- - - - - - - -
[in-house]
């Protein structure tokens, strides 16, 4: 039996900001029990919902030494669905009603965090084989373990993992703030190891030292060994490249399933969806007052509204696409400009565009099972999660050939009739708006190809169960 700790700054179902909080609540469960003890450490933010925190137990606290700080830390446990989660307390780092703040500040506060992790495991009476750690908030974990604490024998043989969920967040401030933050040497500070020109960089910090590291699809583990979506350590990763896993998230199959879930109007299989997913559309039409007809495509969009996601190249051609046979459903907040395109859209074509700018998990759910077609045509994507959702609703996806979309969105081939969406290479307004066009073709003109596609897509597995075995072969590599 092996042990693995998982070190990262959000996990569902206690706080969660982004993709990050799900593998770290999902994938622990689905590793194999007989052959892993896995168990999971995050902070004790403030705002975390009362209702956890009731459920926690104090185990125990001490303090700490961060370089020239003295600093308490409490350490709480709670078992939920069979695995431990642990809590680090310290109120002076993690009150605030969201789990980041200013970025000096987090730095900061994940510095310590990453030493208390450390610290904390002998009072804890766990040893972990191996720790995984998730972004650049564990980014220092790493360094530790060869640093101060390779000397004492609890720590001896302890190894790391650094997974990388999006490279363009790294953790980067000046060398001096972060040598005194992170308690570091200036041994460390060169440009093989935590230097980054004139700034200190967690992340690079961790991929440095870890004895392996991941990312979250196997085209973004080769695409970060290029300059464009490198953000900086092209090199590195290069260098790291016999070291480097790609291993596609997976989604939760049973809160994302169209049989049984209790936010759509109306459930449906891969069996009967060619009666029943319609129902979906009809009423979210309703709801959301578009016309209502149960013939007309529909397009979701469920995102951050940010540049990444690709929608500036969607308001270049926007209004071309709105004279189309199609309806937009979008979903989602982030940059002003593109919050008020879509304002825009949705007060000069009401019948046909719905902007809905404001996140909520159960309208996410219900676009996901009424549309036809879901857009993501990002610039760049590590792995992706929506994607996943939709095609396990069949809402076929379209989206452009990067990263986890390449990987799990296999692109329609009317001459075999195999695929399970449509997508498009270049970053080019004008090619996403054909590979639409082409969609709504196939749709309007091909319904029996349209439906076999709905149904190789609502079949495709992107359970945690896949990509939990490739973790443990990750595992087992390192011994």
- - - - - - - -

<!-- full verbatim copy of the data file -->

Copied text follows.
[in-house]
């Protein structure tokens, strides 16, 4: 039996900001029990919902030494669905009603965090084989373990993992703030190891030292060994490249399933969806007052509204696409400009565009099972999660050939009739708006190809169960 700790700054179902909080609540469960003890450490933010925190137990606290700080830390446990989660307390780092703040500040506060992790495991009476750690908030974990604490024998043989969920967040401030933050040497500070020109960089910090590291699809583990979506350590990763896993998230199959879930109007299989997913559309039409007809495509969009996601190249051609046979459903907040395109859209074509700018998990759910077609045509994507959702609703996806979309969105081939969406290479307004066009073709003109596609897509597995075995072969590599 092996042990693995998982070190990262959000996990569902206690706080969660982004993709990050799900593998770290999902994938622990689905590793194999007989052959892993896995168990999971995050902070004790403030705002975390009362209702956890009731459920926690104090185990125990001490303090700490961060370089020239003295600093308490409490350490709480709670078992939920069979695995431990642990809590680090310290109120002076993690009150605030969201789990980041200013970025000096987090730095900061994940510095310590990453030493208390450390610290904390002998009072804890766990040893972990191996720790995984998730972004650049564990980014220092790493360094530790060869640093101060390779000397004492609890720590001896302890190894790391650094997974990388999006490279363009790294953790980067000046060398001096972060040598005194992170308690570091200036041994460390060169440009093989935590230097980054004139700034200190967690992340690079961790991929440095870890004895392996991941990312979250196997085209973004080769695409970060290029300059464009490198953000900086092209090199590195290069260098790291016999070291480097790609291993596609997976989604939760049973809160994302169209049989049984209790936010759509109306459930449906891969069996009967060619009666029943319609129902979906009809009423979210309703709801959301578009016309209502149960013939007309529909397009979701469920995102951050940010540049990444690709929608500036969607308001270049926007209004071309709105004279189309199609309806937009979008979903989602982030940059002003593109919050008020879509304002825009949705007060000069009401019948046909719905902007809905404001996140909520159960309208996410219900676009996901009424549309036809879901857009993501990002610039760049590590792995992706929506994607996943939709095609396990069949809402076929379209989206452009990067990263986890390449990987799990296999692109329609009317001459075999195999695929399970449509997508498009270049970053080019004008090619996403054909590979639409082409969609709504196939749709309007091909319904029996349209439906076999709905149904190789609502079949495709992107359970945690896949990509939990490739973790443990990750595992087992390192011994």